The Brubaker Run project will be just the third floodplain restoration in the county that directly gives its municipality credit on state and federal scorecards for reducing pollution of the Bay, says LandStudies.
"This is the way to get things done, where there’s actual value being created, measurable value."
~ Mark Gutshall, founder and vice president of LandStudies
It will join projects at Landis Homes (Manheim Township) and Rock Lititz (Warwick Township).
Mark Gutshall, founder and vice president of LandStudies, describes the floodplain restorations as “economic ecology,” because the developer, the environment and the community each come out ahead.
In the past, when one of those sides would benefit, its advance would come at the detriment of the other, Gutshall indicated. Not so with floodplain restoration.
“This is the way to get things done, where there’s actual value being created, measurable value,” he said.
“The measurable value is additional (acres to be developed). It’s additional open space, it’s additional wetlands, it’s additional sediment, nitrogen and phosphorus removal, and flood reduction,” said Gutshall.
Lime Spring Square, adjoining Oak Tree Development’s Lime Spring Farm project, is being developed on the former Outin farm, an 84-acre tract between Rohrerstown Road and Running Pump Road.
The site includes a small shopping center that’s under construction, a completed building for the Lancaster Farm Fresh produce cooperative and proposed office, commercial and light industrial buildings.
Out with the old
Brubaker Run’s floodplain will be restored along 4,200 linear feet of the stream, according to a plan devised by LandStudies in cooperation with RGS Associates, the land planner for both Lime Spring ventures.
The floodplain restoration will remedy problems caused by what’s known as “legacy sediment.”
Construction on Lime Spring Square shopping center on Rohrerstown Road is underway and with …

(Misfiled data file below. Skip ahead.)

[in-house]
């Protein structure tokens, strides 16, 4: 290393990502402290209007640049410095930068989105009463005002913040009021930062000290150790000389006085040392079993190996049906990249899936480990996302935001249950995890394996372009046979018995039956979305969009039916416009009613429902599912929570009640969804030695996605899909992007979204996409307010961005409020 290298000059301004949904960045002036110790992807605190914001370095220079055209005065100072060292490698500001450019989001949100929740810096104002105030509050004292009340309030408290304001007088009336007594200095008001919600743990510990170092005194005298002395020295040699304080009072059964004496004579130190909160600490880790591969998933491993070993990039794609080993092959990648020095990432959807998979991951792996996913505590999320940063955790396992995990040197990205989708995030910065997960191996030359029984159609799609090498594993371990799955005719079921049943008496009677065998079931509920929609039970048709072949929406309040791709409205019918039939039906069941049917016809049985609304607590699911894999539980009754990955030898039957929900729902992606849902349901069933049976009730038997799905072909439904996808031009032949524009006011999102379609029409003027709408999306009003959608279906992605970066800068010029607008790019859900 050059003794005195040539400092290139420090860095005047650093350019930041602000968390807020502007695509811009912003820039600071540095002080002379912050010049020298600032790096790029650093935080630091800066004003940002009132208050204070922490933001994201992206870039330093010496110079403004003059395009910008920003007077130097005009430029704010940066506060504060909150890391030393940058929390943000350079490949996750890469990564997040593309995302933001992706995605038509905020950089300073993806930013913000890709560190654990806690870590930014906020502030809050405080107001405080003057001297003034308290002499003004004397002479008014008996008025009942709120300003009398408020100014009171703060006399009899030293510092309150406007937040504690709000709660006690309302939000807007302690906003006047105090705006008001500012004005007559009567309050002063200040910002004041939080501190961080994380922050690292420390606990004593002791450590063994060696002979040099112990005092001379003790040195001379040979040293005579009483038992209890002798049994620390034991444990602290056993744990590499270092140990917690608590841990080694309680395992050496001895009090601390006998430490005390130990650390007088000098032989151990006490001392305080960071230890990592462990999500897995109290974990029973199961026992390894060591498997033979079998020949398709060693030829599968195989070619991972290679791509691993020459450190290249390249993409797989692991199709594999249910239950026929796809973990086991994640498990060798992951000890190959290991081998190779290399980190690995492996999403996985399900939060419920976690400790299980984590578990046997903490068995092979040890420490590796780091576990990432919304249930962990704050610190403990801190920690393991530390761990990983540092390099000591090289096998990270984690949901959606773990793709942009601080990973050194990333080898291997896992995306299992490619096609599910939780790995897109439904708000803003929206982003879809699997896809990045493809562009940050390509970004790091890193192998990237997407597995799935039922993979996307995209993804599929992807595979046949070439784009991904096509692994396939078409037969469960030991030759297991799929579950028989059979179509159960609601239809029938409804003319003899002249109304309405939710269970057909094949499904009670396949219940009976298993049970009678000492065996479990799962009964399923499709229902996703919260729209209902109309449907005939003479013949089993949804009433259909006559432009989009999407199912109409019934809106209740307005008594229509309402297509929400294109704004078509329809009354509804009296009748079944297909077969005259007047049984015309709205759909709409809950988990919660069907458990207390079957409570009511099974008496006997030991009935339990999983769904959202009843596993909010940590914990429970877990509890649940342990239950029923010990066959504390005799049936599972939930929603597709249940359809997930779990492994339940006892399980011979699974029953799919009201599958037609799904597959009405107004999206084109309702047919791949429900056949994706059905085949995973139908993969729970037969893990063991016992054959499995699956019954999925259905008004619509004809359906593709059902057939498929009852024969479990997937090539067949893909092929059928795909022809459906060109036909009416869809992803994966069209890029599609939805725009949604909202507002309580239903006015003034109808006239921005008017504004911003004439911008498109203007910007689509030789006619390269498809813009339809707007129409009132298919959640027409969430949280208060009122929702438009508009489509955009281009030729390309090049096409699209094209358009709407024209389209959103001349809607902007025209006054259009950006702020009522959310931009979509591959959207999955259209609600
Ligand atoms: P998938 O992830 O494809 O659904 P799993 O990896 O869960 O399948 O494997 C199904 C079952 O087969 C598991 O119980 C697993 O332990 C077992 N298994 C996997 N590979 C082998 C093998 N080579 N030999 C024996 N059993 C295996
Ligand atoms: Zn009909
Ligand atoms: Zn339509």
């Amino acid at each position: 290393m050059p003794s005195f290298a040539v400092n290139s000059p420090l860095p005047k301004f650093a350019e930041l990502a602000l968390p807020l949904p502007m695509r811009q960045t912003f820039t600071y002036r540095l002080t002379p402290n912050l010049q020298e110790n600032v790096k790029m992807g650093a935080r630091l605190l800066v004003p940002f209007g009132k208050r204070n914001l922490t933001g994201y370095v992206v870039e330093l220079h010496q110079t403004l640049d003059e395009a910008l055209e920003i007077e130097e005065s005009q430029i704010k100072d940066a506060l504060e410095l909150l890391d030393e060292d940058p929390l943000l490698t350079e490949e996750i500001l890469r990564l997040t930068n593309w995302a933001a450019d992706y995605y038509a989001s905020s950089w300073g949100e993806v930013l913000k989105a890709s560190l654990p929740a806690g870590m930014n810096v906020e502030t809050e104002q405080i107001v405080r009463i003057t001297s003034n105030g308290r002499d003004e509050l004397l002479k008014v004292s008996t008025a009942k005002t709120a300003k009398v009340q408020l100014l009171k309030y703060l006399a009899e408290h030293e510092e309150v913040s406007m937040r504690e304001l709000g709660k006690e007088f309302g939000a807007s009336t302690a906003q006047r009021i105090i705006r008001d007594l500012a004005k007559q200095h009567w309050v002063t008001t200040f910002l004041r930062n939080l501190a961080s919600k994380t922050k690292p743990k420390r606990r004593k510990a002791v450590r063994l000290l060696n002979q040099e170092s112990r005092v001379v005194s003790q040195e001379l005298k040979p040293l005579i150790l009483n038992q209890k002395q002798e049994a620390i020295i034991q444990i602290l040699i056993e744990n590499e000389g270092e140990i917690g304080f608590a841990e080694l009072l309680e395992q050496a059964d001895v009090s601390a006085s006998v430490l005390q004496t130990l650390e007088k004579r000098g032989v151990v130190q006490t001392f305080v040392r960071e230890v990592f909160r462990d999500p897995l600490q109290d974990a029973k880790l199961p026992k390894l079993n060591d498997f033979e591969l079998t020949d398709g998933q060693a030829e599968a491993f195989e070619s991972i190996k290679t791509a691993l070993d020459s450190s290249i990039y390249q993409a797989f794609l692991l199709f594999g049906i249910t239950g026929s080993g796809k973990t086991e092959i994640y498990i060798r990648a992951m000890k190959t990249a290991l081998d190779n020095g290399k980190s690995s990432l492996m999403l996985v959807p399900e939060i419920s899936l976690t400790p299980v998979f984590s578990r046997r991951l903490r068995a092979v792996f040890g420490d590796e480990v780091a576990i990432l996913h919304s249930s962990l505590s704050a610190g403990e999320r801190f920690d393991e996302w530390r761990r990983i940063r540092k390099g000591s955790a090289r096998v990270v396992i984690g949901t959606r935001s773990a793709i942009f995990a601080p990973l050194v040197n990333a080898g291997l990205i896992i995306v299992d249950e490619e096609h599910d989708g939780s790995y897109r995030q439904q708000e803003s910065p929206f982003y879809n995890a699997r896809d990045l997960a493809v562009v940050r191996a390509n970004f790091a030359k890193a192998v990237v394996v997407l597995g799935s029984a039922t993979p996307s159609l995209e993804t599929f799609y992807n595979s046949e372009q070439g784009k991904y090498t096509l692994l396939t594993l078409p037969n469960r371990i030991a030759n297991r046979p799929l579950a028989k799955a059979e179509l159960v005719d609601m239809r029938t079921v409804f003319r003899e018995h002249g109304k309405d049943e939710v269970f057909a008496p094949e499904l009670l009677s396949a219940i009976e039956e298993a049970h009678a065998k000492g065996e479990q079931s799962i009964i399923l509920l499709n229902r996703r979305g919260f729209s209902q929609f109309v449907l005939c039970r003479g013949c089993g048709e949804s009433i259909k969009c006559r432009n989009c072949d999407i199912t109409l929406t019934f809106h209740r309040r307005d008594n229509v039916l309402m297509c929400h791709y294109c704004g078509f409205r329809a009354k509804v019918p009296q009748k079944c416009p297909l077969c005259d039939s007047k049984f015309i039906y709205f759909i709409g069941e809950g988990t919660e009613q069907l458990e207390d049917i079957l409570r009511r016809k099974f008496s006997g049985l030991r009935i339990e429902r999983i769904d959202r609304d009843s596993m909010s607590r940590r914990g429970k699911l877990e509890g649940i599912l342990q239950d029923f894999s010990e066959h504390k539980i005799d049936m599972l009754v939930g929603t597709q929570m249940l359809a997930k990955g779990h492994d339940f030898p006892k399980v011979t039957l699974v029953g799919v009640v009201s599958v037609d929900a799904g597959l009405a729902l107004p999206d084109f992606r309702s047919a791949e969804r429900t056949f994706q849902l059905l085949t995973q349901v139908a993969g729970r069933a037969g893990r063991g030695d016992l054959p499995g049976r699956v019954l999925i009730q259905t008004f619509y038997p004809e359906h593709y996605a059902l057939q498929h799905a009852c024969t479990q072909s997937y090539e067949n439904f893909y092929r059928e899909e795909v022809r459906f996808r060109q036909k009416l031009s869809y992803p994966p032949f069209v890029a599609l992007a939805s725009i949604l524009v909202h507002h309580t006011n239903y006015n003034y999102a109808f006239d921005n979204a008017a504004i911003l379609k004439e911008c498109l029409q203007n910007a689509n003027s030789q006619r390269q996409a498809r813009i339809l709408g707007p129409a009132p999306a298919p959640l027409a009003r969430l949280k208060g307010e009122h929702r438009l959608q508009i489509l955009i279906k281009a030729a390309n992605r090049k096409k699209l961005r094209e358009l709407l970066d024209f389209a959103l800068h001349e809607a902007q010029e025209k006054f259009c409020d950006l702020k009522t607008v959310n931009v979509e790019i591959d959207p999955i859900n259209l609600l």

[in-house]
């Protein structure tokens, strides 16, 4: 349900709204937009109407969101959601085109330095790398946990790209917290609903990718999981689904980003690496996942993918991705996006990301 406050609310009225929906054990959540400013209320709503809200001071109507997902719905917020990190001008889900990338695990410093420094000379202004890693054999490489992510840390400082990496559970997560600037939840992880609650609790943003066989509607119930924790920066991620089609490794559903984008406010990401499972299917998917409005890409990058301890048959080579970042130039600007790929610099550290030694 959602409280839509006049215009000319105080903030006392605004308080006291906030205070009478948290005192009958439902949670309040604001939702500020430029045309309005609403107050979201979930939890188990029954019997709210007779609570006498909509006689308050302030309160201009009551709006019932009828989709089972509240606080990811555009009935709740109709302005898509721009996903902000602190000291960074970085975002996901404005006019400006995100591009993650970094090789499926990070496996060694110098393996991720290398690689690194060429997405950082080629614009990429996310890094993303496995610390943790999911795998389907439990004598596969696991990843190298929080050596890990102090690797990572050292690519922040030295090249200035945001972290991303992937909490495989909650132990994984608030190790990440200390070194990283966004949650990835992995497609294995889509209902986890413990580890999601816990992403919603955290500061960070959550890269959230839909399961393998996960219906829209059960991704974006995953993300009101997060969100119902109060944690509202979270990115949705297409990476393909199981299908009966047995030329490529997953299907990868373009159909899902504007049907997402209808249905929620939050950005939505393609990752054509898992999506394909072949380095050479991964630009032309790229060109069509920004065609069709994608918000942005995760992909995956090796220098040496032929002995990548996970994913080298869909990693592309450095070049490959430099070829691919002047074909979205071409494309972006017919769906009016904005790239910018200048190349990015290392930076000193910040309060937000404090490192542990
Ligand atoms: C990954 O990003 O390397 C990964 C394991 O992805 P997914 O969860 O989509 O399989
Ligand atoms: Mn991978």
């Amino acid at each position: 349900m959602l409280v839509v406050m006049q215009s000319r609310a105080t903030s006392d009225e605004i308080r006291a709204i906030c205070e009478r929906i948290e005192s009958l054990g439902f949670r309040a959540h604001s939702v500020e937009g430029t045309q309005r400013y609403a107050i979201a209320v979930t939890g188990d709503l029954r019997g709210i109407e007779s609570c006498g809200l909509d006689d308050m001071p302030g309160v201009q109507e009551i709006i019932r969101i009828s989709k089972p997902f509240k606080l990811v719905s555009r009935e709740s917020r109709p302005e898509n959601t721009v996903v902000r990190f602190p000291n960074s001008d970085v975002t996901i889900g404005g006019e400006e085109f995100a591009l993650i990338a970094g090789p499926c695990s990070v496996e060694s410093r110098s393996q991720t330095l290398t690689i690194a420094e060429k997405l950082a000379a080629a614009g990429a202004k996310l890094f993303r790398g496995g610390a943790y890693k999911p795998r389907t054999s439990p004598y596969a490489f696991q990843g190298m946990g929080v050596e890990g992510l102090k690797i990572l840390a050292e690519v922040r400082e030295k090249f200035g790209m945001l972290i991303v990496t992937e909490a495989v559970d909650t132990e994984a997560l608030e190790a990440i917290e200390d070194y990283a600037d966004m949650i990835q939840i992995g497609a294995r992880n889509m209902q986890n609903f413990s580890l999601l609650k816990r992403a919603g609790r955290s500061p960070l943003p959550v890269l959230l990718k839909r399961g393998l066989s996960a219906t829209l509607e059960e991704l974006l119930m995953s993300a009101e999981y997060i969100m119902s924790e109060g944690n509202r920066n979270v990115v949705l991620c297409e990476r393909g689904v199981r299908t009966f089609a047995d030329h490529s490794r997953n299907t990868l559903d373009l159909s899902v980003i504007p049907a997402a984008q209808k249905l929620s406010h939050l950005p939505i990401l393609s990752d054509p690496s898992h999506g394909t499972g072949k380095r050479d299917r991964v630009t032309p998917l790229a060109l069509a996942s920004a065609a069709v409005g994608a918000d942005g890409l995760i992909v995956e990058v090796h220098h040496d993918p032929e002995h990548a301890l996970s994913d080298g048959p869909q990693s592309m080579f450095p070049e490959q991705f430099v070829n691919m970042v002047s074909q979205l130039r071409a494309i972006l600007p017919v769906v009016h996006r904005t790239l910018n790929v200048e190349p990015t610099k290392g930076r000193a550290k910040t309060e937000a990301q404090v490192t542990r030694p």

That’s what built up behind the small dams that farmers and others erected on streams such as Brubaker Run and larger waterways to power their grain mills and serve other purposes. This happened in the 1700s, 1800s and early 1900s.
Lancaster County is estimated to have once had about 500 such dams. Only traces remain of most of them.
Over the decades, floodplains behind the dams got covered by thick coatings of sediment, rendering the floodplains impotent. Along Brubaker Run, the sediment is three to four feet deep.
In a five-month effort to start this month, 35,000 cubic yards of sediment will be scraped off by heavy earthmoving equipment such as bulldozers and excavators.
“A significant amount of sediment is currently entering the stream via stream bank erosion, as the steep banks made of highly erodible legacy sediment fall and collapse into the water,” said James M. Kreider, director of field operations for LandStudies.
“The proposed restoration will remove this sediment from the floodplain so it can no longer enter the watershed, and will create lower and more stable banks in its place, hence reducing the amount of sediment entering the stream by approximately 250 tons/ year for this reach,” he wrote in an email.
Removed sediment typically is spread on farm fields or used elsewhere in the development where more topsoil is needed.
The restored floodplain will not only do a far better job of removing pollutants, it also will be better at recharging groundwater and reducing runoff, and create 8.4 acres of new wetlands, according to LandStudies.